When people think of elder abuse or neglect, they most likely think of the abuse taking place at the hands of a caregiver. While this kind of abuse is common and does take place, there is another kind of elder abuse that might be more common. The Bend Bulletin reports that self-neglect may be the biggest cause of elder abuse and neglect.
A state caseworker in Texas arrived at a home to investigate a call that claimed an elderly man was being financially exploited by a so-called friend.
When she arrived, she found an 86-year-old Vietnam veteran in a house that was cluttered, dirty, and full of empty liquor bottles. The man had missed doctor appointments. Even though he had cellulitis in his legs so bad that he could barely walk, he didn’t take medication that he had for the condition or for his diabetes.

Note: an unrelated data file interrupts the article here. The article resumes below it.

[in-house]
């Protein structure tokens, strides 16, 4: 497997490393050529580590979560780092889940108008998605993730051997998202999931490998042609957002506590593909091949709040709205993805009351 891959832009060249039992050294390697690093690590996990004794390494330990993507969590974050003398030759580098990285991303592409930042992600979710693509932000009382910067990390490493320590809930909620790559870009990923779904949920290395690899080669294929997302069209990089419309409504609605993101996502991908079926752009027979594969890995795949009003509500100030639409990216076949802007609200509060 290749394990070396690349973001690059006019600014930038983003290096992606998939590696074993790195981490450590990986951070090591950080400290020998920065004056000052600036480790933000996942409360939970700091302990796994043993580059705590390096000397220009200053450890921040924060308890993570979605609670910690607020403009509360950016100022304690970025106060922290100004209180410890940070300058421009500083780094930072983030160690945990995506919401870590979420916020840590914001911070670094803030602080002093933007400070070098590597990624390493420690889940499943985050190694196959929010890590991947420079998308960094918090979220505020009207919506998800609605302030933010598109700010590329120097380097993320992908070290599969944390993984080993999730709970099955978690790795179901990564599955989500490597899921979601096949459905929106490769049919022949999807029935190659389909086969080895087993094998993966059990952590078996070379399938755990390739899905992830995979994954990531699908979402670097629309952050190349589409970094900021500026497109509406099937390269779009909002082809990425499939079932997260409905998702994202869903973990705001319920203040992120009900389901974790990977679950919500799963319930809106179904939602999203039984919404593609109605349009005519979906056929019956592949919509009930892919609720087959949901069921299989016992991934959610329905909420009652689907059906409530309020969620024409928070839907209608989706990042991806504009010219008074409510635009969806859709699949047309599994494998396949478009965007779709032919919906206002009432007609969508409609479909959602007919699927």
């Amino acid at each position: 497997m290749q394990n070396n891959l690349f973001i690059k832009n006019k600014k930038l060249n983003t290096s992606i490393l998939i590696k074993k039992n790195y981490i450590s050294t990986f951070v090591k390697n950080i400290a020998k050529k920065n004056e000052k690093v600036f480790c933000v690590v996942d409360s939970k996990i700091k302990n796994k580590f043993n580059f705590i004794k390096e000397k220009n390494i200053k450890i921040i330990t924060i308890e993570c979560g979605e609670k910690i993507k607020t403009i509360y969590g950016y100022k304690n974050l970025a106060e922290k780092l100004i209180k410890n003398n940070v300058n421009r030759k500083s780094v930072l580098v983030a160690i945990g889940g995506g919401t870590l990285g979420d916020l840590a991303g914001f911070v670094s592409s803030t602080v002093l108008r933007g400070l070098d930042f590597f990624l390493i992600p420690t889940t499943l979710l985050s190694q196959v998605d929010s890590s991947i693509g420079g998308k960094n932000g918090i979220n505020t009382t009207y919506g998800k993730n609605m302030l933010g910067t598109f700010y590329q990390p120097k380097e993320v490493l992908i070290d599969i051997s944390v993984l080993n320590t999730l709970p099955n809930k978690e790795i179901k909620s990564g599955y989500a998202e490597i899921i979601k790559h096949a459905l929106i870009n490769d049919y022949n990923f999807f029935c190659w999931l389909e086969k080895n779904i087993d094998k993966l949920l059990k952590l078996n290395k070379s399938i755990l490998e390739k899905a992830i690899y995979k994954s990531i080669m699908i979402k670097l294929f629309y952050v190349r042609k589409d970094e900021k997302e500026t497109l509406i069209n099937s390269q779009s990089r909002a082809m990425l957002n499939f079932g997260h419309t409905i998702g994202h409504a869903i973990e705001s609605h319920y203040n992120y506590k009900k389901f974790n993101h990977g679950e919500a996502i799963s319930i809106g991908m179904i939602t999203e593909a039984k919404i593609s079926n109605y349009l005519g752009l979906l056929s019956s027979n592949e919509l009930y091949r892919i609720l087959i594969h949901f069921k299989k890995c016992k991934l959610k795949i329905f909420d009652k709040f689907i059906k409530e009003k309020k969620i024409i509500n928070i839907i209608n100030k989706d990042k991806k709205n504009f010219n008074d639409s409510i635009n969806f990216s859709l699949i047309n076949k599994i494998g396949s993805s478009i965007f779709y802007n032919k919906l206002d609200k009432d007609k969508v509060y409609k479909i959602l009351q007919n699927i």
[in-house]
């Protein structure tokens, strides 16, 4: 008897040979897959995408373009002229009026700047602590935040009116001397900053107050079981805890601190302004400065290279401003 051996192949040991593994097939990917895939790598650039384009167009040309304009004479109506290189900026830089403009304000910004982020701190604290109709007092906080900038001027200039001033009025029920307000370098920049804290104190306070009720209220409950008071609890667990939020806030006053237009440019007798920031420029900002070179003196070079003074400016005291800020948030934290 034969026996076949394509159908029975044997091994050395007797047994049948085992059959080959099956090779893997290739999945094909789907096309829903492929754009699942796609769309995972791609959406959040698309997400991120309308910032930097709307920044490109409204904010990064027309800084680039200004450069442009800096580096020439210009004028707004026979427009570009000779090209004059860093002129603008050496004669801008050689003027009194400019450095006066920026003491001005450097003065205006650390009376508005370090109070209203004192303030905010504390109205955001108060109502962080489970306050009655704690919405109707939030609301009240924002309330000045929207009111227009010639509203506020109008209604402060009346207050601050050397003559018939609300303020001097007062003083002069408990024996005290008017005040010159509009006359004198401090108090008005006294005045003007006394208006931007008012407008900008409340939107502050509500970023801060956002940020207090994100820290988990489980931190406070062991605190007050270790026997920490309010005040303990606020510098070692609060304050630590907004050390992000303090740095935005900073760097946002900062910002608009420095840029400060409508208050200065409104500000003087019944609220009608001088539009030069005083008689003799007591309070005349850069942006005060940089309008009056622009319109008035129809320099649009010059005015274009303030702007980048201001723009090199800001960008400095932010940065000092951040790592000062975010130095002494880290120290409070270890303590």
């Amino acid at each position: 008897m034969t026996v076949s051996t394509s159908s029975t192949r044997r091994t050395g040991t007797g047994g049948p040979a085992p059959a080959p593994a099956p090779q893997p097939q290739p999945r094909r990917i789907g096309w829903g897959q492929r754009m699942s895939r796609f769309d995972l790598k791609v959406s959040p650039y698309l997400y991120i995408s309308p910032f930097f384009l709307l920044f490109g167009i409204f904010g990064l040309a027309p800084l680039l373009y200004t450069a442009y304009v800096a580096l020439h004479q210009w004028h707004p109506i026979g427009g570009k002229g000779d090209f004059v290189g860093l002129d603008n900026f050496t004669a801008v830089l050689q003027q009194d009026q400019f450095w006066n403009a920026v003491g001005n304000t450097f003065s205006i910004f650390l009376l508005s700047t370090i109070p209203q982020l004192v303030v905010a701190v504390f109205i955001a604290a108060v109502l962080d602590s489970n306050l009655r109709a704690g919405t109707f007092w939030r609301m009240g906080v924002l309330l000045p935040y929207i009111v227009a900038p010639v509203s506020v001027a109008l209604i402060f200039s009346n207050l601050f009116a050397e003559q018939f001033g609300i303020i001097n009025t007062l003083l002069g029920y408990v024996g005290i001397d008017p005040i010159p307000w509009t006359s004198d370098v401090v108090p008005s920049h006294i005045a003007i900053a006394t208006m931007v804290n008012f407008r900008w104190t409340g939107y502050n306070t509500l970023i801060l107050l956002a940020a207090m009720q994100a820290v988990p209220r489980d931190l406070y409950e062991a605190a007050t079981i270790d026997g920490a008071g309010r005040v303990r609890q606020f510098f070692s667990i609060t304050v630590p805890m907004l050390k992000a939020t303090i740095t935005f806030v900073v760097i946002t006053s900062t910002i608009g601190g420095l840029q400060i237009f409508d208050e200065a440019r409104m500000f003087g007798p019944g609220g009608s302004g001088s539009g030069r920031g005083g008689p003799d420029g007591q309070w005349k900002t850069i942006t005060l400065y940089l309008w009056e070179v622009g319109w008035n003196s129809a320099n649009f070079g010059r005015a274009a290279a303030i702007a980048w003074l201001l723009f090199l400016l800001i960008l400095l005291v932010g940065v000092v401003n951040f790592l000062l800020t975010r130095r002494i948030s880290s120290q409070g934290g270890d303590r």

He had two dogs that he did not clean up after. Although he had a functioning toilet, the man preferred to relieve himself in gallon plastic jugs.
The veteran was suffering from a growing consideration that is often underreported: self-neglect.
Self-neglect actually accounts for more calls to adult protective agencies than any other form of abuse.
Though, as a society, we respect an individual’s right to autonomy and decision making. We often only hear about the kinds of abuse that are perpetrated by others. Many times, family members that have tried to help previously get fed up and no longer wish to be involved.
The American Society on Aging will address the issue of self-neglect at their national conference in San Francisco this month.